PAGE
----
Oct 09, 2017
From KPMG TaxWatch
A Tax Hearing Officer for the Washington Department of Revenue recently addressed whether payments received for the use of retail space were subject to Washington B&O tax. The determination also addressed the tax consequences of the parties’ retail arrangement. The taxpayers, retail store operators, contracted with a third-party to occupy space within their retail stores where the third-party made sales of shoes. The third-party paid an annual license charge for the use of the space within the retail stores. If the “annual license” was for a lease or rental of real property, there was no B&O tax liability. However, if it merely granted a right to use real estate, B&O tax would be owed by the retail stores. Under Washington law, a license to use real estate merely grants a right to use the real property of another, but does not confer exclusive control over the same. Thus, they key issue was whether the third-party shoe retailer had “exclusive control” over the space. The Hearing Officer concluded that it did not. Therefore, the taxpayers were subject to B&O on the annual license fees. Notably, the third-party had no keys to the stores, its designated space could be changed or moved by the taxpayers at any time, and it had no control over such things as “lighting, heating, cleaning, repairing, and opening and closing the premises.”
The next issue was whether the taxpayers were “consignees” of the merchandise owned by the third-party shoe retailer so that the taxpayers owed retailing B&O tax on the proceeds from the shoe sales. Although the taxpayers did not own the shoes, they would be considered consignees if they had actual or constructive possession of the merchandise (shoes) and certain other elements were met. Constructive possession exists when a party has power to pass title to the tangible personal property of others. The Hearing Officer determined that this condition was met, as customers paid for merchandise using the taxpayers’ cashiers, the taxpayers’ store names were on the receipts, and the funds were deposited in the taxpayers’ accounts. Furthermore, there was no agency relationship between the parties that would allow the taxpayers to avoid B&O liability. Accordingly, the Department concluded that the taxpayers were subject to retailing B&O tax on the receipts from the sales of the third-party’s merchandise. Finally, the Hearing Officer rejected the taxpayers’ challenges to the requirement that in the future it collect and remit to the Department sales tax on sales of the third-party’s merchandise. However, the taxpayers could avoid having to collect and remit sales and use tax if the records of the sales—the receipts—identified the third-party shoe retailer as the owner of the merchandise. Please contact Michele Baisler at 206-913-4117 with questions on Det. No. 16-0243, 36 WTD 467 (September 29, 2017).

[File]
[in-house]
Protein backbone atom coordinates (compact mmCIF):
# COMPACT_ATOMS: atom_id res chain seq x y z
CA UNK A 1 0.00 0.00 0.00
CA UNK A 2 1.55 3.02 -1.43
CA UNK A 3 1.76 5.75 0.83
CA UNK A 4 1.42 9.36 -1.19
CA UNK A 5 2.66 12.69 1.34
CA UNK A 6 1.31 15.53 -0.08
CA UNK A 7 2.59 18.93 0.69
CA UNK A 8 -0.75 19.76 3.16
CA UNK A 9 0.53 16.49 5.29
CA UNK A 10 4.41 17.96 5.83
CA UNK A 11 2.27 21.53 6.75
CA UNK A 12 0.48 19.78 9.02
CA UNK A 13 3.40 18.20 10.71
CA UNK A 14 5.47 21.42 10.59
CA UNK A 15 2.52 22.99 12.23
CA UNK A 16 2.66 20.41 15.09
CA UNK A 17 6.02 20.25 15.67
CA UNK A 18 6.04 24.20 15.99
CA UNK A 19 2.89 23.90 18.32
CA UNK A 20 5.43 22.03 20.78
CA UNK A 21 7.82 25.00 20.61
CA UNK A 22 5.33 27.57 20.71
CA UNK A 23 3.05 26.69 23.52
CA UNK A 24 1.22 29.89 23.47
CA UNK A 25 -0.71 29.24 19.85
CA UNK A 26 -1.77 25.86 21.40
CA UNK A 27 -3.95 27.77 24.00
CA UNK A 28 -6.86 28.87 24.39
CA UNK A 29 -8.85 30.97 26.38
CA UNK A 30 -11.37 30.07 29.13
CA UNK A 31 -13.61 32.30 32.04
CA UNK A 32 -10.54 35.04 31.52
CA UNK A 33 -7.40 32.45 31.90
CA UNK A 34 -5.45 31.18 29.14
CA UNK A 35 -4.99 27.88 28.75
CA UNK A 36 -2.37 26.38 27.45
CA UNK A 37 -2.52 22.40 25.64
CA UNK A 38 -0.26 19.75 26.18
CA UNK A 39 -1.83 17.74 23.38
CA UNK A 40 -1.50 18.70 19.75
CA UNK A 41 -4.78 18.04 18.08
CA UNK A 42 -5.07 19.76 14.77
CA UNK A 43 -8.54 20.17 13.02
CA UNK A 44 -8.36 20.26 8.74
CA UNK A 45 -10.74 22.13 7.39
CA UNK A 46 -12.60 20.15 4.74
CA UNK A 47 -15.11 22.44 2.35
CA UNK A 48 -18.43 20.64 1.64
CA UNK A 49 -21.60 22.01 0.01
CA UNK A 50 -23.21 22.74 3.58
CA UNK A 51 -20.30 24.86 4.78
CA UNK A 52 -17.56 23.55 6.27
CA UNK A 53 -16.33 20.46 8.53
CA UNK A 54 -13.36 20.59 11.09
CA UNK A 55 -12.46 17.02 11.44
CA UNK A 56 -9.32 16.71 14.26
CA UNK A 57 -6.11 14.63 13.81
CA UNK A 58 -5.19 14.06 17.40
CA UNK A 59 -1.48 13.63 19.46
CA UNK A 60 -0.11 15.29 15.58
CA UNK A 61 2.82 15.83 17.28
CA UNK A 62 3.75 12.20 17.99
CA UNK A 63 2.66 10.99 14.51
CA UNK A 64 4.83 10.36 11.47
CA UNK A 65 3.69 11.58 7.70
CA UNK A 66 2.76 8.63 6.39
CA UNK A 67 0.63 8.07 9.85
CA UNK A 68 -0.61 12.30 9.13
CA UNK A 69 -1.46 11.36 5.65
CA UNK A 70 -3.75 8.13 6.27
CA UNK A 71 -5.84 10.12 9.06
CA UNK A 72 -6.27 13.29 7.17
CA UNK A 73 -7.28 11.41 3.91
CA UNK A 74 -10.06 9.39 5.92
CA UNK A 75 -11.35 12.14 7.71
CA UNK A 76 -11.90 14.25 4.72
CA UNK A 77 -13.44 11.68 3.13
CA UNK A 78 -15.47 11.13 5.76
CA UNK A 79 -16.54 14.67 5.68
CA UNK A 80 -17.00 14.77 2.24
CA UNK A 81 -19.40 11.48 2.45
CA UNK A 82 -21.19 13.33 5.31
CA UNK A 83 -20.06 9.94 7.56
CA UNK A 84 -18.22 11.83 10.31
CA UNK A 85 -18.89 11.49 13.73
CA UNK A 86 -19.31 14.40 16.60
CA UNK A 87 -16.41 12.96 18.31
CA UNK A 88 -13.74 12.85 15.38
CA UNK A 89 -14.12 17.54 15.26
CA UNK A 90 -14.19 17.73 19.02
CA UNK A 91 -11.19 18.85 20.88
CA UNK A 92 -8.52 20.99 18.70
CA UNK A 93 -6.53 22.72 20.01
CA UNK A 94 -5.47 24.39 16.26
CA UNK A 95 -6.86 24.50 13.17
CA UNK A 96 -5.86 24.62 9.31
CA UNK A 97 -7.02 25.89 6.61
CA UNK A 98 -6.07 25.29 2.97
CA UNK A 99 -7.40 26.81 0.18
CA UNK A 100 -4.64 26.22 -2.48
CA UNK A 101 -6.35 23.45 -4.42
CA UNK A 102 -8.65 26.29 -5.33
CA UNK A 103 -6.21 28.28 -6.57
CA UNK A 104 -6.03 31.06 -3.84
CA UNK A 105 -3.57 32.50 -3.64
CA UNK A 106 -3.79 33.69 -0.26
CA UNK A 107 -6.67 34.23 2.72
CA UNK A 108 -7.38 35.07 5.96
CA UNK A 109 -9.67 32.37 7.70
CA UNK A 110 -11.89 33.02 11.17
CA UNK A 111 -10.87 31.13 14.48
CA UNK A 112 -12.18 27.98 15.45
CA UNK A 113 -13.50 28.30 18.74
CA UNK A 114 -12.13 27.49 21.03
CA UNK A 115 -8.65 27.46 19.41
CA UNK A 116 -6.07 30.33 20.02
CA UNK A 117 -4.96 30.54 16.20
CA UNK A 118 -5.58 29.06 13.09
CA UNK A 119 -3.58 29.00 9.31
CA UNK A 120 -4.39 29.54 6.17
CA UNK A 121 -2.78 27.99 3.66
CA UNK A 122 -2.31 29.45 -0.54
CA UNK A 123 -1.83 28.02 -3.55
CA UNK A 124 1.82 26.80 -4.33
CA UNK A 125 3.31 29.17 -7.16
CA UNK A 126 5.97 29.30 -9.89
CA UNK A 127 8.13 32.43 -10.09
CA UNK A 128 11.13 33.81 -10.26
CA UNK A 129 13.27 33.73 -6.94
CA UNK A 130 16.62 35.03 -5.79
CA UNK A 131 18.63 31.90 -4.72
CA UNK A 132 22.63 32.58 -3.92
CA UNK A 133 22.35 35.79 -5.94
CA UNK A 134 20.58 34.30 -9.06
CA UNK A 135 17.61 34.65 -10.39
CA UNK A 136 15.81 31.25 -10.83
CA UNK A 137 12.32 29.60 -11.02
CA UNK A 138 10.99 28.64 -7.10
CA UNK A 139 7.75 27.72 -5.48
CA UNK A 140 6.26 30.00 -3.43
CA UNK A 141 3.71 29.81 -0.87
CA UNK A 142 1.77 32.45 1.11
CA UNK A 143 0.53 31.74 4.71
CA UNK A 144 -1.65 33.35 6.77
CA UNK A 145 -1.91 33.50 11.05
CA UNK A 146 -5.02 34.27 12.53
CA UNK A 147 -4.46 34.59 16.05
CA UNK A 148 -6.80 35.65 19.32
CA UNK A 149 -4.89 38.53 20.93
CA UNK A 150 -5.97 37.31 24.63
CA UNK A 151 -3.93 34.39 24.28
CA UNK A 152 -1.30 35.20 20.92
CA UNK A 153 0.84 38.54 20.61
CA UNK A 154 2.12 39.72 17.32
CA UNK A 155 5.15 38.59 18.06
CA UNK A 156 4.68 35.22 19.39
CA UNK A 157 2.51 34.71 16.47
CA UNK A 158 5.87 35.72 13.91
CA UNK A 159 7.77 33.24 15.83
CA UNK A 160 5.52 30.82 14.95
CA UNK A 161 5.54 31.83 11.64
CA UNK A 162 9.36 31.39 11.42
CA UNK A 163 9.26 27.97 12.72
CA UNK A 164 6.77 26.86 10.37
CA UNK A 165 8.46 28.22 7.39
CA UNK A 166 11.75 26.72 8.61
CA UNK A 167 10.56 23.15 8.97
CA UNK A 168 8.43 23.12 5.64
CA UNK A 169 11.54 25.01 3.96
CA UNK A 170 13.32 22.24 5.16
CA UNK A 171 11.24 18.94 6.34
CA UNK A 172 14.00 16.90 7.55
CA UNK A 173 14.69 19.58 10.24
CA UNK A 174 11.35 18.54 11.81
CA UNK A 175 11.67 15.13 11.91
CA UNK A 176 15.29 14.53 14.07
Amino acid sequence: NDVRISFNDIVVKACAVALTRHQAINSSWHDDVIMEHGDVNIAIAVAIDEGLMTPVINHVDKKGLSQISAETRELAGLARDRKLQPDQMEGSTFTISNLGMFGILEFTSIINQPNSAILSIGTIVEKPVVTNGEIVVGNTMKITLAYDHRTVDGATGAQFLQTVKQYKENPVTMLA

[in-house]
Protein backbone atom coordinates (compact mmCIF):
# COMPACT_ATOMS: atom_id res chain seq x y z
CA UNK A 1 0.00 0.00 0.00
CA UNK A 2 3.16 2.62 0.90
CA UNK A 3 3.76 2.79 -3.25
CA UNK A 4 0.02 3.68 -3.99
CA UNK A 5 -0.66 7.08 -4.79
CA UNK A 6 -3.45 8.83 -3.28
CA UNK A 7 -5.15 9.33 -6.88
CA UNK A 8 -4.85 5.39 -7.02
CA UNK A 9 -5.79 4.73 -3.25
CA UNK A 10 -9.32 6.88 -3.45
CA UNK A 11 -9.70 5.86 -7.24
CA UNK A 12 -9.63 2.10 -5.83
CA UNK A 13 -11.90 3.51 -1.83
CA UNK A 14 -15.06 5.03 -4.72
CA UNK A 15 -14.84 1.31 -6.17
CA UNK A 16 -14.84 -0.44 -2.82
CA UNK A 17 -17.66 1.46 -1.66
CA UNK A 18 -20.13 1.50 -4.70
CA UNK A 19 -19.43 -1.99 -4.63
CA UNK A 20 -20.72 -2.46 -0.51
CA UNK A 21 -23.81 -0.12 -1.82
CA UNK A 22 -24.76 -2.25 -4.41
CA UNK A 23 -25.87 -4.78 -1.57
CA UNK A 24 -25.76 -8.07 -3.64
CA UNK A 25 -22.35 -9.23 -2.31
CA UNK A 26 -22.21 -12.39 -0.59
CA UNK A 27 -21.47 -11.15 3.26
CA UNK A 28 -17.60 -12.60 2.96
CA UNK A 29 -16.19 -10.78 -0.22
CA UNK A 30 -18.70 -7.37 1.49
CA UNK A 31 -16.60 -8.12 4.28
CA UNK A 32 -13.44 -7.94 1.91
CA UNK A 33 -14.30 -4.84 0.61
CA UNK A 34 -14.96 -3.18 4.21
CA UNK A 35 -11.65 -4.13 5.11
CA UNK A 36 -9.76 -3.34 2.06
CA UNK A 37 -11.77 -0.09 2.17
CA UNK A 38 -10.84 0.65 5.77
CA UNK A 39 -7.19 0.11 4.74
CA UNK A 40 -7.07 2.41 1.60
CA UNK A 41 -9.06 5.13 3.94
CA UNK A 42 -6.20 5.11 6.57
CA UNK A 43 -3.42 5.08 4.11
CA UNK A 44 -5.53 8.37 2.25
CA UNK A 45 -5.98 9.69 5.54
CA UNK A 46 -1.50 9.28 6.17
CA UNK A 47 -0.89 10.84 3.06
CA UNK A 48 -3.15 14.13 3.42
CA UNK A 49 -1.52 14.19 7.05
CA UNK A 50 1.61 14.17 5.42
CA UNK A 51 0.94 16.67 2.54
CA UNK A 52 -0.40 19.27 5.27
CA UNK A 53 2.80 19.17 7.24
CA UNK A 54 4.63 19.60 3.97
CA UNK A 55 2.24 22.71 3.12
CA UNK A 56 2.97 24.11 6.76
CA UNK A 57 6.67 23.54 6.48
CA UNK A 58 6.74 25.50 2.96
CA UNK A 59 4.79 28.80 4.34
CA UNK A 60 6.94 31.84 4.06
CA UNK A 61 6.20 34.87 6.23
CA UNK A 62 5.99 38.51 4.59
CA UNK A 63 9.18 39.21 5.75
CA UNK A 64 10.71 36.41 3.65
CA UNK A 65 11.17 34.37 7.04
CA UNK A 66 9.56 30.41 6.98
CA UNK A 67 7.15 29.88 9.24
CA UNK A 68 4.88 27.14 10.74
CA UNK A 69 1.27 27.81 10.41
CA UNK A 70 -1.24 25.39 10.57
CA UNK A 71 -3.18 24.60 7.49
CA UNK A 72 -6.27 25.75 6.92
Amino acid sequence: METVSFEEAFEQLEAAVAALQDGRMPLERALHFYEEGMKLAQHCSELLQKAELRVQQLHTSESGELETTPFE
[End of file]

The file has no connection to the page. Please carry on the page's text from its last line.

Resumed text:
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The following information is not intended to be "written advice concerning one or more federal tax matters" subject to the requirements of section 10.37(a)(2) of Treasury Department Circular 230.
The information contained herein is of a general nature and based on authorities that are subject to change. Applicability of the information to specific situations should be determined through consultation with your tax adviser.